By Gabriel Callaghan.
I start with a dictionary definition of respect, one of which we will evaluate as ‘having due regard for the feelings, wishes, or rights of others’. This is something lacking in society, and even in Durham.
One recent social media post by a student was telling people to ‘lighten up’ about people breaking social distancing laws, and that they’re not bothered. A recent Palatinate poll found that up to 45% of Durham students were not following the rules. Many University staff live in rural communities outside of Durham City with an elderly population, and many of them have caring responsibilities, or even health conditions. Their roles are essential to the functioning of the University, e.g catering. To ignore the needs of a section of the University community is disrespectful, it does not respect the wishes of others to work in a safe atmosphere.
Respect is lacking at all levels of society, from worker to senior director.
Recently, the Durham Commission on Values, Respect and Behaviour published a report. Some significant issues were found. 30% of students and 18% of staff stated that they had experienced some form of bullying/harassment, with accusations of repeat offenders not being tackled, and of some people acting with impunity. If you allow bullying managers to stay in an organisation, they’re going to demoralise your staff, reduce productivity, increase sickness rates, and ultimately lead to legal claims for constructive dismissal. Bullying managers destroy the dignity of co-workers. In my opinion, the consequences of bullying and disrespectful managers can be fatal, as I believe happened in the East Kent Hospitals Trust, and Stafford Hospital. Respect is lacking at all levels of society, from worker to senior director. There is not a barrier of seniority as to when the duty to respect others does not apply, as some senior managers view themselves as exempt from being respectful.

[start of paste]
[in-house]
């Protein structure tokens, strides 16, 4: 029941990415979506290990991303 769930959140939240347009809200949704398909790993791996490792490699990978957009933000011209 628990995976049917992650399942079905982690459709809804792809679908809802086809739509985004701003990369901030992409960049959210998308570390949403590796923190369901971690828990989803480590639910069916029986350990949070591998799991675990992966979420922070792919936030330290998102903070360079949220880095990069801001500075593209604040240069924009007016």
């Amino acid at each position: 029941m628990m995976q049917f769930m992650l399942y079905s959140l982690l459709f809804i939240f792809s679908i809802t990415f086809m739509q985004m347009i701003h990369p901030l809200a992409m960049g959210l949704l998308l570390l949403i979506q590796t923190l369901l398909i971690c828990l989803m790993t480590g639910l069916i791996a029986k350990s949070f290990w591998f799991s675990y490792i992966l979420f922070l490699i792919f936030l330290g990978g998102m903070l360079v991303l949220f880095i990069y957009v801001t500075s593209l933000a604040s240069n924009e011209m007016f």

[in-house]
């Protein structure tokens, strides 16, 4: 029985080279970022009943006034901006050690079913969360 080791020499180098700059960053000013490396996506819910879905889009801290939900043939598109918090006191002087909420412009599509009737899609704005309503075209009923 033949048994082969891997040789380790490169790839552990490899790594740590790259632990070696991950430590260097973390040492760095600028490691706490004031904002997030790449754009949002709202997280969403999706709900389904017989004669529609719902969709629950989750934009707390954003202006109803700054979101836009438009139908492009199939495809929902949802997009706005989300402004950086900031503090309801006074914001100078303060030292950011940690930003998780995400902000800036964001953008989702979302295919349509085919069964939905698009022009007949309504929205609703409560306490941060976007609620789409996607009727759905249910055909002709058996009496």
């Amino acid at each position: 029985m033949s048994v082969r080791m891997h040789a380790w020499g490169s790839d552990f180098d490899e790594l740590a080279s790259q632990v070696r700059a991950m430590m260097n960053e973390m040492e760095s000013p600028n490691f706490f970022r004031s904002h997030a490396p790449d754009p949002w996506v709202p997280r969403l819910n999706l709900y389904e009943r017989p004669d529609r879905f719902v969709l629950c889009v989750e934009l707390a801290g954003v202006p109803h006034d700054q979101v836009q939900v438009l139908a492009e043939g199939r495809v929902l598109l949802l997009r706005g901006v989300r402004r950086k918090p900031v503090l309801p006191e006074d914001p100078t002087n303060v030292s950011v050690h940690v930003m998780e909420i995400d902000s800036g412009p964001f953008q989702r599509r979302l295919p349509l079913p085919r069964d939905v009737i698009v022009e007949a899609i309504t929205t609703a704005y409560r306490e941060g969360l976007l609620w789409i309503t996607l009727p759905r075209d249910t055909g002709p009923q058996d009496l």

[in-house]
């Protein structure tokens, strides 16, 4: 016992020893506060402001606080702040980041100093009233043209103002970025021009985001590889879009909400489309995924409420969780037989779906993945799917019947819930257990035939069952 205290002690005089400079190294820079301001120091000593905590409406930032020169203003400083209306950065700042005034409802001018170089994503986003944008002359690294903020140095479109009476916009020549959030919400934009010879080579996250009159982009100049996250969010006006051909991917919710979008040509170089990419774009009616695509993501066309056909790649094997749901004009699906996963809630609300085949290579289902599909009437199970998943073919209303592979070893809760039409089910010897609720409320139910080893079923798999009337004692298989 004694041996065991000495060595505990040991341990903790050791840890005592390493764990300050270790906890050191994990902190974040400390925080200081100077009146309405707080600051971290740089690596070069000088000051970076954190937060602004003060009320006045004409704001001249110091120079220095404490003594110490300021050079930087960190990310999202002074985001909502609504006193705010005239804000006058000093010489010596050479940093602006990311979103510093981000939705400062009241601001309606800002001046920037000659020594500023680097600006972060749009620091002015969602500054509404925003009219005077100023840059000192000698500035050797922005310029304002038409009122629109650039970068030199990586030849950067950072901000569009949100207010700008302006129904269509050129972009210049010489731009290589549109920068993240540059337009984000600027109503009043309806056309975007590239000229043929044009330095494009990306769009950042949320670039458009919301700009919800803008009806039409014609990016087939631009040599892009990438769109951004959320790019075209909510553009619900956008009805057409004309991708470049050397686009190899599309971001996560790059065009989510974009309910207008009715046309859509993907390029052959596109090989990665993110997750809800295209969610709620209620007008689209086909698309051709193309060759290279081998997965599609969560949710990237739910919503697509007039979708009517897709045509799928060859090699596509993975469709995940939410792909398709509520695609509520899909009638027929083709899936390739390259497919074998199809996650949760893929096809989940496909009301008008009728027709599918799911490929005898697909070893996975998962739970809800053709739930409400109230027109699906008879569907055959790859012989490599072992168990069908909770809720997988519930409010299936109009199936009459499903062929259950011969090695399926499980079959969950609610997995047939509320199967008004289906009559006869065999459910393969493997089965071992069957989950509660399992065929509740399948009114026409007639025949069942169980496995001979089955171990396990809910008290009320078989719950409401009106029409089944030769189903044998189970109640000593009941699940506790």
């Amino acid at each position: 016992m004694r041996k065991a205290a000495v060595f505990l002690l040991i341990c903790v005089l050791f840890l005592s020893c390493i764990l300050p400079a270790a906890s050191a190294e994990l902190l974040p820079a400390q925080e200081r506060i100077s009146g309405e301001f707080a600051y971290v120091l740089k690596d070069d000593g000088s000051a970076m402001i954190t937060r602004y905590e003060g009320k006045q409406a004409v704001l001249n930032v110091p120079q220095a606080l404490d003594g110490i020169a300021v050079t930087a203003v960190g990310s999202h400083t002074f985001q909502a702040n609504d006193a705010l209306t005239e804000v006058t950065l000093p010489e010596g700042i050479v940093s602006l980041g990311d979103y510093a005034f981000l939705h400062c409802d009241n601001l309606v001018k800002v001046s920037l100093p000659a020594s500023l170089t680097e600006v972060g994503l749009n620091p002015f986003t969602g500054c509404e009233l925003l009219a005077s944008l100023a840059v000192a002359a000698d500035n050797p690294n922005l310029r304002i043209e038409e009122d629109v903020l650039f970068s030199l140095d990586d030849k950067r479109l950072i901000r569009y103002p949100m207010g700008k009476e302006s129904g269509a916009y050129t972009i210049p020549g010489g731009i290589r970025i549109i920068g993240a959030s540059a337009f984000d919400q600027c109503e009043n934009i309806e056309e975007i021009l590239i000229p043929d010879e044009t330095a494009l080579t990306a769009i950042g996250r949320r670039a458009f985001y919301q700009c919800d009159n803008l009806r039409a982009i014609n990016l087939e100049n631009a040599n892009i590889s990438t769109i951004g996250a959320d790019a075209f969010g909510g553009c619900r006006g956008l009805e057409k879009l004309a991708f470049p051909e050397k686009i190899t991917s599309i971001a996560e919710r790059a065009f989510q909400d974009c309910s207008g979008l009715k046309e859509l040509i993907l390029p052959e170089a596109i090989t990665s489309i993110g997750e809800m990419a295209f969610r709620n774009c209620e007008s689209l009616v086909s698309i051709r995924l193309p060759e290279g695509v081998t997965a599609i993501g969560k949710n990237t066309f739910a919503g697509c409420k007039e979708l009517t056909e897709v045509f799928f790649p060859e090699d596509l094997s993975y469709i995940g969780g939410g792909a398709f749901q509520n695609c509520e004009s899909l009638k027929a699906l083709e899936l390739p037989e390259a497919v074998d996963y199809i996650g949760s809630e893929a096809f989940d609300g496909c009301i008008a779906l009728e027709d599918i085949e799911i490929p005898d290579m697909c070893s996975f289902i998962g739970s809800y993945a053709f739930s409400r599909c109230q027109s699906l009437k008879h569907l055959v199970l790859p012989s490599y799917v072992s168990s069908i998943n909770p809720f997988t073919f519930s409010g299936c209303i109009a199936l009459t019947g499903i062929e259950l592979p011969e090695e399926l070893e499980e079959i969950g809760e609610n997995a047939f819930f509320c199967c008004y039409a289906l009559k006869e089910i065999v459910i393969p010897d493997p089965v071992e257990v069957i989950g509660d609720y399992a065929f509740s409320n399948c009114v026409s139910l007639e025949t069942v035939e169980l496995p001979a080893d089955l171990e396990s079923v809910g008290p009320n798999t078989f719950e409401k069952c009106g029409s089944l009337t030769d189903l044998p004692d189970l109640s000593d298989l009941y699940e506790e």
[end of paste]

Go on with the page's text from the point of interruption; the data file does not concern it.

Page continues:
Of course, the actions of someone bullying/harassing are the free choice of the person committing the acts. However, company culture has a significant impact on denying people the opportunity to bully and disrespect others. French and Raven produced a paper concerning the five sources of power. One of these styles is ‘coercive/referent power’ which is defined as the ability to punish another for not meeting requirements, in essence managing by fear. An example of this would be in seeking promotions, someone is denied a job for making a complaint of poor treatment, or humiliating a worker infront of other staff for no good reason. Sometimes, these styles involve threats of losing a job, and bogus disciplinary procedures which are abused. This is dangerous to the company culture, and managers with such a style surround themselves with other people who they can manipulate so the culture propagates.
A positive culture is one where the culture is defined from the top to bottom, and it’s actively promoted as opposed to a word exercise. With a positive culture, disrespectful bosses will become immediately apparent and isolated. However, a positive culture is not only limited to preventing harm. It’s about allowing people to have a meaningful existence. Hertzberg defines hygiene and motivating factors. The hygiene factors, such as relationships and working conditions, what we would conventionally call respect are only enough to prevent dissatisfaction, they do not lead to a motivated person. The motivating factors such as advancement and trust lead to motivation. If a manager does not respect the abilities of their team by delegating tasks and challenging teams, they act with self-actualisation as their primary concern. This concern does not recognise the needs of others.
Therefore, it is my submission that respect is not solely the dictionary definition. For too long, organisations have taken a reactive damage limitation approach to respect, rather than proactively identifying practises which lead to disrespect. The dictionary definition of ‘having due regard’ implies that no specific duty is necessary, as long as we don’t actively do something disrespectful, which I find insufficient. Respect should not only involve meeting the basic human rights of a person to be free from harassment, but to make a person valued in an organisation.